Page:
by Greg Gregory

The sun is sinking over this expanse of undulating desert.
We pull into a familiar motel near Barstow for the night,
driving to visit my wife's sister & brother in Arizona.
We have done this for years, before her parents died.

The sun stretches our clay-colored building
into shadows on empty sand as it finally sets,
then erases them as well. We are here, but invisible.
Death Valley waits just to the north of us.

I once visited there, stunned by my first sight
of the dunes as the sun lowered. They crept diaphanous
in the fading light, in sage-laden breezes, intricately
winding into each other into the twilight.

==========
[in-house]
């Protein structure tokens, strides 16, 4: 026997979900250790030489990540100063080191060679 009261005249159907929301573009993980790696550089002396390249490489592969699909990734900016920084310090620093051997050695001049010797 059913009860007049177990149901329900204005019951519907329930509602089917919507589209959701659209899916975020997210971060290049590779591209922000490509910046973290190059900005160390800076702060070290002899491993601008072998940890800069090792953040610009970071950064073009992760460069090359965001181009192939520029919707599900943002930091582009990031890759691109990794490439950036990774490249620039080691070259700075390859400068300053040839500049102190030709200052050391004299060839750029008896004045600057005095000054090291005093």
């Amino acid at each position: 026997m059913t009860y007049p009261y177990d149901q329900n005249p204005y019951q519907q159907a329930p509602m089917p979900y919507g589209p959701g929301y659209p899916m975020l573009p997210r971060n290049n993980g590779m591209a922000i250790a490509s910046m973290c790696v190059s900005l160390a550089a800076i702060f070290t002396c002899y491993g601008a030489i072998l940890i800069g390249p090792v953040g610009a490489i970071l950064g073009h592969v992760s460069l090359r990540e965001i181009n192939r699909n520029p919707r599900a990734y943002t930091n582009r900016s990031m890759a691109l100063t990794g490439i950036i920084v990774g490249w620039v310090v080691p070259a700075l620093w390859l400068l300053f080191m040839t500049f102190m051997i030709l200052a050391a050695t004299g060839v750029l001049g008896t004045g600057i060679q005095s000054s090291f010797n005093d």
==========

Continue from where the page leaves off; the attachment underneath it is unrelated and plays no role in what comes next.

The bedside alarm clock ticks.
A little fine sand sifts in from the window's edges.
It forms small dunes on the sill. I brush them away
and crack open the window to let in the cool night air.

The alarm clock glows, and I drift off. The dunes
drift back, beautiful. They persist, tangible souls
still wandering the desert. they travel, ephemeral,
winding into each other.

Half asleep
she folds her arm around me.
A scent of sage drifts in from the open window.

Previously published on the California Quarterly website.


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